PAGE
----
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NORFOLK VISUALLY-IMPAIRED YOUNG PEOPLE SPEAK TO MPS IN HOUSE OF COMMONS ABOUT LIVING WITH SIGHT LOSS

27th Apr 2022
George Edwards left and Marcus Dunn at the Houses of Parliament

Two visually-impaired young people from Norfolk have been telling MPs about the needs of young people living with sight loss at a special forum held at the Houses of Parliament.

Marcus Dunn, 14, and George Edwards, 12, were representing the county’s sight loss charity Vision Norfolk at the event on the House of Commons terrace, which saw a total of nine visually-impaired young people from across the UK speak to MPs about their education experience, aspirations, and their visually-impaired friendship groups.

The pair talked also about the support that they receive from Vision Norfolk’s Children, Young People and Families service, as well as that offered by Norfolk’s Virtual School Sensory Support.

George, who is at Wymondham College and receives support for his additional needs from Virtual School Sensory Support, said, “It was an exciting day and a great opportunity.  It was great meeting other visually impaired young people especially their Buddy Dogs.  It was good to share my experiences and challenges I have in school.”

Marcus, who attends Wymondham High School and is also supported by Virtual School Sensory Support, added, “It was really good to meet other vision impaired people my age and interesting to spend time in Parliament.  The MPs I spoke to were really nice and asked lots of questions.”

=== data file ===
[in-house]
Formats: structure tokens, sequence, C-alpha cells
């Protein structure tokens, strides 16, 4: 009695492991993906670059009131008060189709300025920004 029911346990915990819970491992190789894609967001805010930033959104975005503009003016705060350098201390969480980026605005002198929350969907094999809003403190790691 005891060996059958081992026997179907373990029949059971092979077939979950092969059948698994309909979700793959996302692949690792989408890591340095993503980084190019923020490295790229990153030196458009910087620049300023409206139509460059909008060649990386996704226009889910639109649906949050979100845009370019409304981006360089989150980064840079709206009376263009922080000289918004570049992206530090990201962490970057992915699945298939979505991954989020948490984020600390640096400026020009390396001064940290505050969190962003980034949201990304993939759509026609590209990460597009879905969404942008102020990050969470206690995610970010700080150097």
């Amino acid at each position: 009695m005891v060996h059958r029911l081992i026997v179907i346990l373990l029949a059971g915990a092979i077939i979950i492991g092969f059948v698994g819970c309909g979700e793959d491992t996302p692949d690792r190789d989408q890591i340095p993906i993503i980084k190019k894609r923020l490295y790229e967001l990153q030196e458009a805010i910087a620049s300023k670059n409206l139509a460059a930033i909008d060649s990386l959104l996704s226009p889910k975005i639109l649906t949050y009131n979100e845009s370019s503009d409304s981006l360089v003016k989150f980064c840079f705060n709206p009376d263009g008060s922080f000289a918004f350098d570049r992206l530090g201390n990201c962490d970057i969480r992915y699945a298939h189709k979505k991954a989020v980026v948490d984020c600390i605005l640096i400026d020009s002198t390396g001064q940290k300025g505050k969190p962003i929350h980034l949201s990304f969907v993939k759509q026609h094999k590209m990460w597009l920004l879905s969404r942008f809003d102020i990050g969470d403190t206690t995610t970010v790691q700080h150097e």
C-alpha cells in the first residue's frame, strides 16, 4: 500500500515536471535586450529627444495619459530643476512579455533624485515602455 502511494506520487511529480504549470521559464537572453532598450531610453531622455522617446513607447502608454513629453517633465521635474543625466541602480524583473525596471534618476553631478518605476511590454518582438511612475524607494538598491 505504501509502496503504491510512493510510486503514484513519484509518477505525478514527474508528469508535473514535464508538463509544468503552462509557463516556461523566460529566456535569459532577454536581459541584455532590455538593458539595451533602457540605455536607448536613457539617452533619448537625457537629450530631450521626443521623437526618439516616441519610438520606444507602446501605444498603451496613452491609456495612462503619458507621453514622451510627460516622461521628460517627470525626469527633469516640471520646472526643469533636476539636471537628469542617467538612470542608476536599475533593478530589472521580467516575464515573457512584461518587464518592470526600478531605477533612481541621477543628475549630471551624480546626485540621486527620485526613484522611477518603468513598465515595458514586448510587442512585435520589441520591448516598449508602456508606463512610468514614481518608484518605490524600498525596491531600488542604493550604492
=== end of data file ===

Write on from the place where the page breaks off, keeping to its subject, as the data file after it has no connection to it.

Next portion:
Barbara Dunn, children, young people and families co-ordinator at Vision Norfolk, who also attended the forum, said, “George and Marcus were very impressive in speaking to the MPs about their experiences, and getting across what support they would like to see for visually-impaired young people right across the UK.

“It is fairly clear that Norfolk enjoys a better and more joined-up level of support for young people living with sight loss than in other parts of the UK. 

“The Forum was part of work being led by Guide Dogs to try and ensure that visually-impaired children across England receive the same service, rather than it being the current postcode lottery.  Vision Norfolk was a key participant in the creation of the Guide Dogs Commission report produced at the end of last year, and it is clear that Norfolk is seen as something of a model for other parts of the country to emulate.”